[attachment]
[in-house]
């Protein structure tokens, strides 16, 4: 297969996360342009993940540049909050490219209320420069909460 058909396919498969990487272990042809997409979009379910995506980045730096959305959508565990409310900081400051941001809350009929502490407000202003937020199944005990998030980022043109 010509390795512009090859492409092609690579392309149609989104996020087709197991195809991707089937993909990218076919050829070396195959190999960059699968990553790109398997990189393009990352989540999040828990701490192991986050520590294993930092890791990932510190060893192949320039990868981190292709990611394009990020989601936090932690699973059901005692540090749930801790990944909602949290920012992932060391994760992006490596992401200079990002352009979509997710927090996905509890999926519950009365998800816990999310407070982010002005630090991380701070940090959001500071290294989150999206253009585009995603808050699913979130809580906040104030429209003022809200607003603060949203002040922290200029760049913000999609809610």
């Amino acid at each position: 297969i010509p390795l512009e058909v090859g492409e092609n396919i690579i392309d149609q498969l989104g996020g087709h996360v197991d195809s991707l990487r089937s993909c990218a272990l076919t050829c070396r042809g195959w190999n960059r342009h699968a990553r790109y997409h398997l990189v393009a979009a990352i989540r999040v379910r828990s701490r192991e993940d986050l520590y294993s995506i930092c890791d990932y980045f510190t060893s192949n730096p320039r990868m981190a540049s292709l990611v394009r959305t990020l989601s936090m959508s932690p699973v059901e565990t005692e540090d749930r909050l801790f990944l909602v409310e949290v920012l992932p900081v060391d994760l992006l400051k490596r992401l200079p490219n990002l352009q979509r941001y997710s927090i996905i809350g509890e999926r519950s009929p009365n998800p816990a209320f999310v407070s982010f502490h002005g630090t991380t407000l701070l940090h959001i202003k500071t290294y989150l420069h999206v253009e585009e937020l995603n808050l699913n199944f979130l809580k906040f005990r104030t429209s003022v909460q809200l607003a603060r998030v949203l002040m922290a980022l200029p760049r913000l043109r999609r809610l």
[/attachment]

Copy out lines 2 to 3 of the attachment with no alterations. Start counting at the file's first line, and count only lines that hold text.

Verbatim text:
């Protein structure tokens, strides 16, 4: 297969996360342009993940540049909050490219209320420069909460 058909396919498969990487272990042809997409979009379910995506980045730096959305959508565990409310900081400051941001809350009929502490407000202003937020199944005990998030980022043109 010509390795512009090859492409092609690579392309149609989104996020087709197991195809991707089937993909990218076919050829070396195959190999960059699968990553790109398997990189393009990352989540999040828990701490192991986050520590294993930092890791990932510190060893192949320039990868981190292709990611394009990020989601936090932690699973059901005692540090749930801790990944909602949290920012992932060391994760992006490596992401200079990002352009979509997710927090996905509890999926519950009365998800816990999310407070982010002005630090991380701070940090959001500071290294989150999206253009585009995603808050699913979130809580906040104030429209003022809200607003603060949203002040922290200029760049913000999609809610």
């Amino acid at each position: 297969i010509p390795l512009e058909v090859g492409e092609n396919i690579i392309d149609q498969l989104g996020g087709h996360v197991d195809s991707l990487r089937s993909c990218a272990l076919t050829c070396r042809g195959w190999n960059r342009h699968a990553r790109y997409h398997l990189v393009a979009a990352i989540r999040v379910r828990s701490r192991e993940d986050l520590y294993s995506i930092c890791d990932y980045f510190t060893s192949n730096p320039r990868m981190a540049s292709l990611v394009r959305t990020l989601s936090m959508s932690p699973v059901e565990t005692e540090d749930r909050l801790f990944l909602v409310e949290v920012l992932p900081v060391d994760l992006l400051k490596r992401l200079p490219n990002l352009q979509r941001y997710s927090i996905i809350g509890e999926r519950s009929p009365n998800p816990a209320f999310v407070s982010f502490h002005g630090t991380t407000l701070l940090h959001i202003k500071t290294y989150l420069h999206v253009e585009e937020l995603n808050l699913n199944f979130l809580k906040f005990r104030t429209s003022v909460q809200l607003a603060r998030v949203l002040m922290a980022l200029p760049r913000l043109r999609r809610l």